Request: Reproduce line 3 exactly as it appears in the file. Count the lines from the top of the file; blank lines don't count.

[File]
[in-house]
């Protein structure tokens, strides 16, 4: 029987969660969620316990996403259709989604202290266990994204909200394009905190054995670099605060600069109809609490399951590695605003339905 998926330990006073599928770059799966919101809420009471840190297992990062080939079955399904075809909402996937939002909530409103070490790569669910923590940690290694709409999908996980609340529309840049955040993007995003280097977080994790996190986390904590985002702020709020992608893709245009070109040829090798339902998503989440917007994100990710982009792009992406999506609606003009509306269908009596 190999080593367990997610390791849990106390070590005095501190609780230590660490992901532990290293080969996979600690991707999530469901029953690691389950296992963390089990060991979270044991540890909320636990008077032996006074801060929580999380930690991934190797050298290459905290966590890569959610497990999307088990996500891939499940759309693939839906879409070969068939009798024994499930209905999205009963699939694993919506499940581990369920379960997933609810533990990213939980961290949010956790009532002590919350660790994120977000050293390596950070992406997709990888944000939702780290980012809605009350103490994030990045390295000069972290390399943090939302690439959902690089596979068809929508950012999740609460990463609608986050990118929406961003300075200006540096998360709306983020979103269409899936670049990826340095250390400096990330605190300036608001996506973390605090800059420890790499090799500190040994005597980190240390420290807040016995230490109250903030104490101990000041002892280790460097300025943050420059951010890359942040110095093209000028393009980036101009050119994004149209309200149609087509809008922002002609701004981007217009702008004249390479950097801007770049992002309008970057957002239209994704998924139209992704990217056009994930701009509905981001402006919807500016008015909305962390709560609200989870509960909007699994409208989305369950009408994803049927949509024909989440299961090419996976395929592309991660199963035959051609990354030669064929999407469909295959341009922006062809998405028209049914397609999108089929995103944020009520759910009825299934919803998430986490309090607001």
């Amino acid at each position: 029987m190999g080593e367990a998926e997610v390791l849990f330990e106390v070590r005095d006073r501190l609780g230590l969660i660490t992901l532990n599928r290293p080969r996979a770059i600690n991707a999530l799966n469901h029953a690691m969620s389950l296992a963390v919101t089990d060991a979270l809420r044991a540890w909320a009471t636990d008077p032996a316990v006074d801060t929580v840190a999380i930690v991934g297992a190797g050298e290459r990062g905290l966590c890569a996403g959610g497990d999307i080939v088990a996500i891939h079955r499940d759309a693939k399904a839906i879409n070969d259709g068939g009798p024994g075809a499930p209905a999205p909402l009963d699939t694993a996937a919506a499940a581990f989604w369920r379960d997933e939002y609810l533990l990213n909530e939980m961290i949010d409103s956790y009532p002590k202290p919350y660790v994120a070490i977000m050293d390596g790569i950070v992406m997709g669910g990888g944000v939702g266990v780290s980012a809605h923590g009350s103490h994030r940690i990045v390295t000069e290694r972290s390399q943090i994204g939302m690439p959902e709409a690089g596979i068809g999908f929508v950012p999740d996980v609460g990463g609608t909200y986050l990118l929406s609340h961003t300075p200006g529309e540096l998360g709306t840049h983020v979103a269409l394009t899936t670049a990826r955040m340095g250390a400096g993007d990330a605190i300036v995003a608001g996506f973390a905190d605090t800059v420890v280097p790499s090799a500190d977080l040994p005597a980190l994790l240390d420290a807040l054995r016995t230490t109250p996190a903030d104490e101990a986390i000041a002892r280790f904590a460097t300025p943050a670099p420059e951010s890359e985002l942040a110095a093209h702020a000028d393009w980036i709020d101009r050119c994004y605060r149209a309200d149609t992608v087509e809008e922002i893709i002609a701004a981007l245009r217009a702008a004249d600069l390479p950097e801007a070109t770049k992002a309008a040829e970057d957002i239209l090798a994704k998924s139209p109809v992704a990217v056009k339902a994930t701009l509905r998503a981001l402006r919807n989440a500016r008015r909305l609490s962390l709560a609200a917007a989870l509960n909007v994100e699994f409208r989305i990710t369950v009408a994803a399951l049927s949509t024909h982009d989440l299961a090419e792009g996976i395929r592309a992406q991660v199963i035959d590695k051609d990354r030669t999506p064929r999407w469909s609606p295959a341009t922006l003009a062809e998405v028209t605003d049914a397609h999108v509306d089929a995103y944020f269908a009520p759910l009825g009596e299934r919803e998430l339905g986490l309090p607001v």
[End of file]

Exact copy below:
């Amino acid at each position: 029987m190999g080593e367990a998926e997610v390791l849990f330990e106390v070590r005095d006073r501190l609780g230590l969660i660490t992901l532990n599928r290293p080969r996979a770059i600690n991707a999530l799966n469901h029953a690691m969620s389950l296992a963390v919101t089990d060991a979270l809420r044991a540890w909320a009471t636990d008077p032996a316990v006074d801060t929580v840190a999380i930690v991934g297992a190797g050298e290459r990062g905290l966590c890569a996403g959610g497990d999307i080939v088990a996500i891939h079955r499940d759309a693939k399904a839906i879409n070969d259709g068939g009798p024994g075809a499930p209905a999205p909402l009963d699939t694993a996937a919506a499940a581990f989604w369920r379960d997933e939002y609810l533990l990213n909530e939980m961290i949010d409103s956790y009532p002590k202290p919350y660790v994120a070490i977000m050293d390596g790569i950070v992406m997709g669910g990888g944000v939702g266990v780290s980012a809605h923590g009350s103490h994030r940690i990045v390295t000069e290694r972290s390399q943090i994204g939302m690439p959902e709409a690089g596979i068809g999908f929508v950012p999740d996980v609460g990463g609608t909200y986050l990118l929406s609340h961003t300075p200006g529309e540096l998360g709306t840049h983020v979103a269409l394009t899936t670049a990826r955040m340095g250390a400096g993007d990330a605190i300036v995003a608001g996506f973390a905190d605090t800059v420890v280097p790499s090799a500190d977080l040994p005597a980190l994790l240390d420290a807040l054995r016995t230490t109250p996190a903030d104490e101990a986390i000041a002892r280790f904590a460097t300025p943050a670099p420059e951010s890359e985002l942040a110095a093209h702020a000028d393009w980036i709020d101009r050119c994004y605060r149209a309200d149609t992608v087509e809008e922002i893709i002609a701004a981007l245009r217009a702008a004249d600069l390479p950097e801007a070109t770049k992002a309008a040829e970057d957002i239209l090798a994704k998924s139209p109809v992704a990217v056009k339902a994930t701009l509905r998503a981001l402006r919807n989440a500016r008015r909305l609490s962390l709560a609200a917007a989870l509960n909007v994100e699994f409208r989305i990710t369950v009408a994803a399951l049927s949509t024909h982009d989440l299961a090419e792009g996976i395929r592309a992406q991660v199963i035959d590695k051609d990354r030669t999506p064929r999407w469909s609606p295959a341009t922006l003009a062809e998405v028209t605003d049914a397609h999108v509306d089929a995103y944020f269908a009520p759910l009825g009596e299934r919803e998430l339905g986490l309090p607001v």